These firms are the first to handle and process (i.e., render) animal proteins and to send these processed materials to feed mills and/or protein blenders for use as a feed ingredient.

Number of active firms whose initial inspection has been reported to FDA – 267

Number of active firms handling materials prohibited from use in ruminant feed – 165 (62 % of those active firms inspected)

Of the 165 active firms handling prohibited materials, their most recent inspection revealed that:

0 firms (0%) were classified as OAI

5 firms (3.0 %) were classified as VAI

LICENSED FEED MILLS

FDA licenses these feed mills to produce medicated feed products. The license is required to manufacture and distribute feed using certain potent drug products, usually those requiring some pre-slaughter withdrawal time. This licensing has nothing to do with handling prohibited materials under the feed ban regulation. A medicated feed license from FDA is not required to handle materials prohibited under the Ruminant Feed Ban.

Number of active firms whose initial inspection has been reported to FDA – 1,077

Number of active firms handling materials prohibited from use in ruminant feed – 473 (44 % of those active firms inspected)

Of the 473 active firms handling prohibited materials, their most recent inspection revealed that:

0 firms (0%) were classified as OAI

8 firms (1.7 %) were classified as VAI

FEED MILLS NOT LICENSED BY FDA

These feed mills are not licensed by the FDA to produce medicated feeds.

Number of active firms whose initial inspection has been reported to FDA – 5,207

Number of active firms handling materials prohibited from use in ruminant feed – 2,544 (49 % of those active firms inspected)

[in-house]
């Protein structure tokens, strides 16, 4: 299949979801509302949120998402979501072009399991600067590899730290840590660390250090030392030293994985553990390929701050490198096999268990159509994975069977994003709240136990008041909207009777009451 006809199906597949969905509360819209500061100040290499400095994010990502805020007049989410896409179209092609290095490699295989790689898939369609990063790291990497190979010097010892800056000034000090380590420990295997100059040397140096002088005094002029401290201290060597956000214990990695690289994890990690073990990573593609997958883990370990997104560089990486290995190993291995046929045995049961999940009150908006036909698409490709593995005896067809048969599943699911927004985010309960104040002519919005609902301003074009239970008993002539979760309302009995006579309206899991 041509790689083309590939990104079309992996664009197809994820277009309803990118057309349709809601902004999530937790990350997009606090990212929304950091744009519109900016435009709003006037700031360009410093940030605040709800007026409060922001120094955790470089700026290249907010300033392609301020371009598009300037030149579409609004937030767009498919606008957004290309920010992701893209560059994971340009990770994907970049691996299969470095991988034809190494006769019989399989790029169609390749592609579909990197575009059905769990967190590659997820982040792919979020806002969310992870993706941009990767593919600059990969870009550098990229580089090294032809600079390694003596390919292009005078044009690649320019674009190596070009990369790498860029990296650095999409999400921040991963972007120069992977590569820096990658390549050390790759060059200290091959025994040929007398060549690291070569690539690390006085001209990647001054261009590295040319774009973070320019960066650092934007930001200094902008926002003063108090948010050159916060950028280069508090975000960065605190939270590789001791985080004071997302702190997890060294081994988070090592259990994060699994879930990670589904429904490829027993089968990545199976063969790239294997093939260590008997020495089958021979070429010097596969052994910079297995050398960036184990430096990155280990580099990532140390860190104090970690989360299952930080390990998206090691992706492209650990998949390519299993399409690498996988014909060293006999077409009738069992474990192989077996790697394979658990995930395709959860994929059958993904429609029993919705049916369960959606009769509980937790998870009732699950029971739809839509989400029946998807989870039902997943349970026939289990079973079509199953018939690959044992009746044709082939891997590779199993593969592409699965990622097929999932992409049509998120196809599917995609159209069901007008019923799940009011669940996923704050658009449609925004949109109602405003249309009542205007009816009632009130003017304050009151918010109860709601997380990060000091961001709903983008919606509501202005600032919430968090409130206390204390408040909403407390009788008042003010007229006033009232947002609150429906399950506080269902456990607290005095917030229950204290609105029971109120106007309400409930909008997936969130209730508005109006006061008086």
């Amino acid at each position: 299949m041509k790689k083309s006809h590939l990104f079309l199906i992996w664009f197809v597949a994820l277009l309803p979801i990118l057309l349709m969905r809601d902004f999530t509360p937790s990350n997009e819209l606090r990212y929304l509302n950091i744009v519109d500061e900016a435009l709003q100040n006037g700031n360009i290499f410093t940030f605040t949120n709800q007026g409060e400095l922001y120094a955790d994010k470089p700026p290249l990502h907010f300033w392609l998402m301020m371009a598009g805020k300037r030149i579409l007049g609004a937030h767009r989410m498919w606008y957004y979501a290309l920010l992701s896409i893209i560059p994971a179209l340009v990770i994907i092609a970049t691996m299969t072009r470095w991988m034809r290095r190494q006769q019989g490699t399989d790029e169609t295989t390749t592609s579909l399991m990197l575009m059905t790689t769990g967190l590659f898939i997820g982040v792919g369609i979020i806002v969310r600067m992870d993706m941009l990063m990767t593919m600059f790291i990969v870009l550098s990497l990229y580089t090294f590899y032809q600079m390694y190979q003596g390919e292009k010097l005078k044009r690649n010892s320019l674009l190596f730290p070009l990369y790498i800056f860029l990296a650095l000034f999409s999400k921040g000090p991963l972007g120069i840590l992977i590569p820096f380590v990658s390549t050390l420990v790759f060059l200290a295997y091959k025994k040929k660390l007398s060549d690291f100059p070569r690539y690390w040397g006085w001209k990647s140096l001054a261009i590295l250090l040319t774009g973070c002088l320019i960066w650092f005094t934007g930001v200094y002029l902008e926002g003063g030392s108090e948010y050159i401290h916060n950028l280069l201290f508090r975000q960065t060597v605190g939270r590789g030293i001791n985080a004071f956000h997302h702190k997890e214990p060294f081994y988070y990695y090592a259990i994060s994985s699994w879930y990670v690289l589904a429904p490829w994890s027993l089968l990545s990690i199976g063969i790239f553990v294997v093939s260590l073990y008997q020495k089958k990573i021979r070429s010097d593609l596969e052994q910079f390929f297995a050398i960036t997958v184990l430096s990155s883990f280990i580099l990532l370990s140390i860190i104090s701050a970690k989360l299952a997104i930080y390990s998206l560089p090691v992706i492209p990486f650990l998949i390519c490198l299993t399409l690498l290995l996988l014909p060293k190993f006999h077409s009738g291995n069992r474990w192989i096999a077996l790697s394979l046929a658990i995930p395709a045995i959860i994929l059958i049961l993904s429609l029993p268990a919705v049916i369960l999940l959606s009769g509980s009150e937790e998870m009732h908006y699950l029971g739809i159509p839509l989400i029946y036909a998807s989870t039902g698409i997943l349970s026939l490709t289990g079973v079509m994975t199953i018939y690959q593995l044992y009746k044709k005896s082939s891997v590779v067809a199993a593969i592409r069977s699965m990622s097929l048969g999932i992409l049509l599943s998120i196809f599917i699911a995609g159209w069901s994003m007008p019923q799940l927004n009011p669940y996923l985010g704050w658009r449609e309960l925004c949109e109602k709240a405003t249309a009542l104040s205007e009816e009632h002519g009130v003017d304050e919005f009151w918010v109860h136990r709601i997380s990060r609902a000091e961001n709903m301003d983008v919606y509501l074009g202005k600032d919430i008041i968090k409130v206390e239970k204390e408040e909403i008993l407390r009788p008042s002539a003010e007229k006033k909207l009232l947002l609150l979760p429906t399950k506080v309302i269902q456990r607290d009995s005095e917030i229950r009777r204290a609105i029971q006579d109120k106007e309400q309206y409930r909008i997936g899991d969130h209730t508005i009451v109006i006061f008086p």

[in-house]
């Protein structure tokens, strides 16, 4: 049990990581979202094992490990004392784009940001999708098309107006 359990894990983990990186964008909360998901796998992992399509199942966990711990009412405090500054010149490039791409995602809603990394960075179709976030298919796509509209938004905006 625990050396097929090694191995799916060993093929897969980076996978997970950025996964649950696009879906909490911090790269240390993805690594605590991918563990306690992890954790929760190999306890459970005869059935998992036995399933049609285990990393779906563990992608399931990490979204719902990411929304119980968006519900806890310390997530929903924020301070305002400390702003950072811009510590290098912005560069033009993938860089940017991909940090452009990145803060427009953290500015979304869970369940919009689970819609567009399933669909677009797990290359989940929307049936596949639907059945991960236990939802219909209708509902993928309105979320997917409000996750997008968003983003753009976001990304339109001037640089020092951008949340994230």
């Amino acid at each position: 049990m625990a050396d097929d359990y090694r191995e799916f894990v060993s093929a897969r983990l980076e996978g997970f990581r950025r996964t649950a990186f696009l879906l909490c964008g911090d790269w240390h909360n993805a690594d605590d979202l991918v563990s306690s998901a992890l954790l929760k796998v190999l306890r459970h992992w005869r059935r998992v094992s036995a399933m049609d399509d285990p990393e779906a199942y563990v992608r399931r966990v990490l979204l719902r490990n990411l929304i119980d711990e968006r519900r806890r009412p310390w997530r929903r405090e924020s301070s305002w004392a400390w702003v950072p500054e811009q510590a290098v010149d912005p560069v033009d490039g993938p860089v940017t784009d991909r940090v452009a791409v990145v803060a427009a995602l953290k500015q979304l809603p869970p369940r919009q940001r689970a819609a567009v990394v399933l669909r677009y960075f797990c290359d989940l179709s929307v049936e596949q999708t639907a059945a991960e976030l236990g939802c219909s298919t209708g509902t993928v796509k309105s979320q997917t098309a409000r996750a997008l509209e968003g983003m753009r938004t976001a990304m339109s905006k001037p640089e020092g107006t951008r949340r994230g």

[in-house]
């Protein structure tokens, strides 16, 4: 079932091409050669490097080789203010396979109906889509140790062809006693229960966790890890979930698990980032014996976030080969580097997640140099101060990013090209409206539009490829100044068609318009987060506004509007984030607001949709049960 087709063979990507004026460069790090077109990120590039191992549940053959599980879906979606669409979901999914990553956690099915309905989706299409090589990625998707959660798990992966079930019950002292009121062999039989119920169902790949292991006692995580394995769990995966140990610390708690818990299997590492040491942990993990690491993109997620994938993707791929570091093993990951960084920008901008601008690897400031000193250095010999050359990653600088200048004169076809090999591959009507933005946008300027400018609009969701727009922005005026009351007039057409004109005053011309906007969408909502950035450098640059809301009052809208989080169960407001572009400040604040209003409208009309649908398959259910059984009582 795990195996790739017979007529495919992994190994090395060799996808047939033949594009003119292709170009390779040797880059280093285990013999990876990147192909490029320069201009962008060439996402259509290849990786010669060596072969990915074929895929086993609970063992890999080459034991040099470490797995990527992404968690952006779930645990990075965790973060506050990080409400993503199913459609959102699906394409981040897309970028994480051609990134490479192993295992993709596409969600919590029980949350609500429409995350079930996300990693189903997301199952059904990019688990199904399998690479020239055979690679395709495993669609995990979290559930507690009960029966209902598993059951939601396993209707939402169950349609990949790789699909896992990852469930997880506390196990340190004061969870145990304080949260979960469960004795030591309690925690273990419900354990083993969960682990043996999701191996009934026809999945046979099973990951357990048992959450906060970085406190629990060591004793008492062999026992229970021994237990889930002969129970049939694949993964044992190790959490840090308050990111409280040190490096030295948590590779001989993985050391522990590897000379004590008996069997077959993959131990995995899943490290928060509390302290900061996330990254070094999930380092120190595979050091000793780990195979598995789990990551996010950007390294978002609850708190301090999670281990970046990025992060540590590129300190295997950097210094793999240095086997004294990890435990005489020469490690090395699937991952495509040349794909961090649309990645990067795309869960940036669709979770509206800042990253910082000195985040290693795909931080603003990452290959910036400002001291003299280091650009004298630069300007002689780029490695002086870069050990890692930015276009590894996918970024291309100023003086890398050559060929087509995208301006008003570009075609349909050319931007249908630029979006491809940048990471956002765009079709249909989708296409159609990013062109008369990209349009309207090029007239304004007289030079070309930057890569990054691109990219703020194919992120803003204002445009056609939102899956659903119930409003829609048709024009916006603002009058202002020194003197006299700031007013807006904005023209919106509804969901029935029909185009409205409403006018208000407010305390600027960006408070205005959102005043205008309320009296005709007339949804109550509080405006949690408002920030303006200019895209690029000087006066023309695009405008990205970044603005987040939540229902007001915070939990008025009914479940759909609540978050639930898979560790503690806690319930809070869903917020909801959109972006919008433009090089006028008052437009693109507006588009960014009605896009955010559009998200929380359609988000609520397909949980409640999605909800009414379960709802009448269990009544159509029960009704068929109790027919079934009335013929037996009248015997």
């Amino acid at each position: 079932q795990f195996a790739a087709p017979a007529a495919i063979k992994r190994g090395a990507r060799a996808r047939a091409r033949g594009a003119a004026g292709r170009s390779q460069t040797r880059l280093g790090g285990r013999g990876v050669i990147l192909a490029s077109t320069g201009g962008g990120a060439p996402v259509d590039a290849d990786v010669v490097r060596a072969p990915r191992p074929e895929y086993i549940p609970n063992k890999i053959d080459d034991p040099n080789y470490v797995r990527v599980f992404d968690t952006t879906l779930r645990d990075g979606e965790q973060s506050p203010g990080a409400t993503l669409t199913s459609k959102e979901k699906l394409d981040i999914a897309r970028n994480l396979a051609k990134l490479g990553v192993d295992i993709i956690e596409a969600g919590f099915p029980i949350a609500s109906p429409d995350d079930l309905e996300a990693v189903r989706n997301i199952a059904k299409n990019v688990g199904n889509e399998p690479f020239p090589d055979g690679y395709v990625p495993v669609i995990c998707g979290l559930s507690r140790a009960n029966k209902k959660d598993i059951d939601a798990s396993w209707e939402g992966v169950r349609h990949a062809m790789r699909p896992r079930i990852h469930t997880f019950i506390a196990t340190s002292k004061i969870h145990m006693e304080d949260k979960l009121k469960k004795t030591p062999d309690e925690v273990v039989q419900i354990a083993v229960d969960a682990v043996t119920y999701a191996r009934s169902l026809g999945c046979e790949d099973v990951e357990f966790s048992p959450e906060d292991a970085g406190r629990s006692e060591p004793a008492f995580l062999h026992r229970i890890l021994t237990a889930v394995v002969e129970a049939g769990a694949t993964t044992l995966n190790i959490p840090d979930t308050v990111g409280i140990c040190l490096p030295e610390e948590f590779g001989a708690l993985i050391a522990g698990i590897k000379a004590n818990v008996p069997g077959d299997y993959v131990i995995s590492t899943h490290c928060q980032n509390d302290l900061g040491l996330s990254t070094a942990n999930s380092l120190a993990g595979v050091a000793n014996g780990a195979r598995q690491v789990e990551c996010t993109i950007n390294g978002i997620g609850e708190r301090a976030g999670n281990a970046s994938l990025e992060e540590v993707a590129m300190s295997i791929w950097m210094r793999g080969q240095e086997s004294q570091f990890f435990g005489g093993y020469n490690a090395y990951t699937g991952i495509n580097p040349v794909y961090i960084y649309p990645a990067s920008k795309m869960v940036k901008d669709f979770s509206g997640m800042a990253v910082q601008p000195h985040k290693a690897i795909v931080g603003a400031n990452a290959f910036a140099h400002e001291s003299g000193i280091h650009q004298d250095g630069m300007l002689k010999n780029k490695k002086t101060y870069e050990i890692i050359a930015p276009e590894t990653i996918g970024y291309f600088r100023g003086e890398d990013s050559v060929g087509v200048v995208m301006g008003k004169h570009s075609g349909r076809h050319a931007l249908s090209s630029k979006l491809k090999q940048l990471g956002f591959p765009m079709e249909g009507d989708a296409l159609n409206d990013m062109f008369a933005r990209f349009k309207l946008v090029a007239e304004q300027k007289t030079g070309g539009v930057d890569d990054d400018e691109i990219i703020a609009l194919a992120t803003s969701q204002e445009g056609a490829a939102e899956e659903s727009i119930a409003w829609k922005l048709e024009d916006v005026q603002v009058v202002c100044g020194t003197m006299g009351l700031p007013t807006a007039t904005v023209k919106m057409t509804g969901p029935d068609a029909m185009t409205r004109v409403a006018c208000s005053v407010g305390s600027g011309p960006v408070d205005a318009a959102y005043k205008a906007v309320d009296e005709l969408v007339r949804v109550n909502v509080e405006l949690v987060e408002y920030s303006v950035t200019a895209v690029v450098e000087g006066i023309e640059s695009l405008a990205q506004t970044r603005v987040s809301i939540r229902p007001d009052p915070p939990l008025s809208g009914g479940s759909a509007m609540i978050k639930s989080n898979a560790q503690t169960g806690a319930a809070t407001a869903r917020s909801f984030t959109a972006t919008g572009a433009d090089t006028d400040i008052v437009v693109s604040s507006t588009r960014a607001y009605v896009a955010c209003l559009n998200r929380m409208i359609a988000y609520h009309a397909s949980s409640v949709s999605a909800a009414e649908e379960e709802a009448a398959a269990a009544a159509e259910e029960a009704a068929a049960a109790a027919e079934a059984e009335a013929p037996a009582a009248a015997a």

Of the 2,544 active firms handling prohibited materials, their most recent inspection revealed that:

0 firms (0%) were classified as OAI

43 firms (1.7 %) were classified as VAI

PROTEIN BLENDERS

These firms blend rendered animal protein for the purpose of producing quality feed ingredients that will be used by feed mills.

Number of active firms whose initial inspection has been reported to FDA – 398

Number of active firms handling materials prohibited from use in ruminant feed – 191 (48 % of those active firms inspected)

Of the 191 active firms handling prohibited materials, their most recent inspection revealed that:

0 firm (0%) was classified as OAI

3 firms (1.6 %) were classified as VAI

RENDERERS, FEED MILLS, AND PROTEIN BLENDERS MANUFACTURING WITH PROHIBITED MATERIAL

This category includes only those firms that actually use prohibited material to manufacture, process, or blend animal feed or feed ingredients.

Total number of active renderers, feed mills, and protein blenders whose initial inspection has been reported to FDA – 6,628

Number of active renderers, feed mills, and protein blenders processing with prohibited materials – 505 (7.6 %)

Of the 505 active renderers, feed mills, and protein blenders processing with prohibited materials, their most recent inspection revealed that:

0 firms (0%) were classified as OAI

22 firms (4.4 %) were classified as VAI

OTHER FIRMS INSPECTED

Examples of such firms include ruminant feeders, on-farm mixers, pet food manufacturers, animal feed salvagers, distributors, retailers, and animal feed transporters.

Number of active firms whose initial inspection has been reported to FDA – 19,481

Number of active firms handling materials prohibited from use in ruminant feed – 6,275 (32 % of those active firms inspected)